Take the 2-minute tour ×
Stack Overflow is a question and answer site for professional and enthusiast programmers. It's 100% free, no registration required.

Here is some pseudo code as follows.

public class MyObject
{   
    private List<Object> someStuff;
    private Timer timer;

    public MyObject()
    {
        someStuff = new ArrayList<Object>();

        timer = new Timer(new TimerTask(){

            public void run()
            {
                for(Object o : someStuff)
                {
                    //do some more stuff involving add and removes possibly
                }
            }
        }, 0, 60*1000);
    }

    public List<Object> getSomeStuff()
    {
        return this.someStuff;
    }
}

So essentially the problem is that other objects not listed in the code above call getSomeStuff() to get the list for read-only purposes. I am getting concurrentmodificationexception in the timer thread when this occurs. I tried making the getSomeStuff method synchronized, and even tried synchronized blocks in the timer thread, but still kept getting the error. What is the easiest method of stopping concurrent access of the list?

share|improve this question

2 Answers 2

up vote 6 down vote accepted

You can use either java.util.concurrent.CopyOnWriteArrayList or make a copy (or get an array with Collection.toArray method) before iterating the list in the thread.

Besides that, removing in a for-each construction breaks iterator, so it's not a valid way to process the list in this case.

But you can do the following:

for (Iterator<SomeClass> i = list.iterator(); i.hasNext();) {
    SomeClass next = i.next();
    if (need_to_remove){
       i.remove(i);                
    }
}

or

for (int i = list.size() - 1; i >= 0; i--){            
    if (need_to_remove) {
        list.remove(i);                
    }
}

Also note, that if your code accesses the list from different threads and the list is modified, you need to synchronize it. For example:

    private final ReadWriteLock lock = new ReentrantReadWriteLock();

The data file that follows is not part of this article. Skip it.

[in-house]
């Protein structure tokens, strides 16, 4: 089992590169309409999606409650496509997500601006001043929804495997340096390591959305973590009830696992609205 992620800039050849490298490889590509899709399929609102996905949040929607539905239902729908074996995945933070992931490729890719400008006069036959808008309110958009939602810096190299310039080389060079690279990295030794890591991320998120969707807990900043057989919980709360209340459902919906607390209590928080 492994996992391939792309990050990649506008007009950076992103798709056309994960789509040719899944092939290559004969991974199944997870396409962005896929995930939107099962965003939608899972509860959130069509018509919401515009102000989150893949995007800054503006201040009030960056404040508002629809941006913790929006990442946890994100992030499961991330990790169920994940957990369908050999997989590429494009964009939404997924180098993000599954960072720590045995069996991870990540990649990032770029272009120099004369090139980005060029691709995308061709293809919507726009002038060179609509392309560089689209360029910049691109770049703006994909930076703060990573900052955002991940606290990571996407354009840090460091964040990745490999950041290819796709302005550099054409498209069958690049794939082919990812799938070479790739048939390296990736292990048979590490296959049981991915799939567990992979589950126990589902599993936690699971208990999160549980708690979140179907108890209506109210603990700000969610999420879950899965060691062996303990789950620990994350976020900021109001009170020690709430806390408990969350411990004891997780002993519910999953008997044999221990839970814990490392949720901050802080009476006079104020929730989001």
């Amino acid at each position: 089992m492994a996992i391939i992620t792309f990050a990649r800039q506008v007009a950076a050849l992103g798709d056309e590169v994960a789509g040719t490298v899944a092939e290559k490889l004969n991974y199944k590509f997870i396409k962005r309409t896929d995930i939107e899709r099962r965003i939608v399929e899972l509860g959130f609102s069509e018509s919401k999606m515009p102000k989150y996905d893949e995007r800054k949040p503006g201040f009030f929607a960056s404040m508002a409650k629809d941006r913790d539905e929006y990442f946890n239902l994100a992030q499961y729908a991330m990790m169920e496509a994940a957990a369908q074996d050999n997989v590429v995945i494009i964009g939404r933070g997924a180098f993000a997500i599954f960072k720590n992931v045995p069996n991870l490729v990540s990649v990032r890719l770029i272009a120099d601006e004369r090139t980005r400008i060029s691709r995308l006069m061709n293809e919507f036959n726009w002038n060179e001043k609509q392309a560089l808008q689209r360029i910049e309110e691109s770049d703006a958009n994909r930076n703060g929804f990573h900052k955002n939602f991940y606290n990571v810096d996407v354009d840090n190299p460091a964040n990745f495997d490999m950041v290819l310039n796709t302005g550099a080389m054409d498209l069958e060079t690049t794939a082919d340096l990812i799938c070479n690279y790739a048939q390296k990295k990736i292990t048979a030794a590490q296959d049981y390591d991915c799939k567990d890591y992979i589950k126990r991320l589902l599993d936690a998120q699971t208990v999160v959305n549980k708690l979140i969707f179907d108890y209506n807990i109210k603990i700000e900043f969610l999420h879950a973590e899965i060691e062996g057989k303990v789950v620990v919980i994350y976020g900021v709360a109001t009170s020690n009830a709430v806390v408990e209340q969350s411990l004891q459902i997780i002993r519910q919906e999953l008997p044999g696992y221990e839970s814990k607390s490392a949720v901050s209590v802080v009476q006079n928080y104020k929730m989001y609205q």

final Lock w = lock.writeLock();
    w.lock();
    try {
        // modifications of the list
    } finally {
        w.unlock();
    }

      .................................

    final Lock r = lock.readLock();
    r.lock();
    try {
        // read-only operations on the list
        // e.g. copy it to an array
    } finally {
        r.unlock();
    }
    // and iterate outside the lock 

But note, that operations withing locks should be as short as possible.

share|improve this answer
    
But, the work done in the thread (add and removes) have to actually persist in the list object. I just don't want the other threads accessing the list for read purposes (foreach loop) to cause the JVM to freak out. –  thatidiotguy Apr 19 '12 at 14:17
    
ok, see my updated regarding removing/iterating for lists. –  Eugene Retunsky Apr 19 '12 at 14:34
    
I guess I just feel that doing something with Java's synchronize keyword would have been possible, but you are saying this is not the case? And what packages are these Lock and ReadWriteLock in? Also, I just need to lock the list itself while the run method in the timer is being executed, is this the approach you recommend? –  thatidiotguy Apr 19 '12 at 14:44
    
Correct. The way you iterate/remove would break in a single thread environment. The lock class in java.util.concurrent package. You lock not the list, but access to it. I.e. operations with the list are performed inside the locks (though there is difference between read and write operation - so readers won't block each other). –  Eugene Retunsky Apr 19 '12 at 14:53
    
I just do not see anything in the code that mentions the list at all. You are just building this lock object, but the list is never mentioned. Is it preventing ANY writing on any object? –  thatidiotguy Apr 19 '12 at 15:21

You should make a copy of the list in getSomeStuff(). Publishing a reference to a private field like this makes it effectively public, so it isn't something you want to do anyway.

Also, consider returning a copy as an ImmutableList or at least as an unmodifiable list.

share|improve this answer
    
What I am doing right now is returning Collections.synchronizedList (which is not working). Objects that receive the list should be able to iterate through it for read purposes, but that is it. Would one of these solve the concurrentmodificationexception issue? Point taken on object security though. –  thatidiotguy Apr 19 '12 at 14:20

Your Answer

 
discard

By posting your answer, you agree to the privacy policy and terms of service.

Not the answer you're looking for? Browse other questions tagged or ask your own question.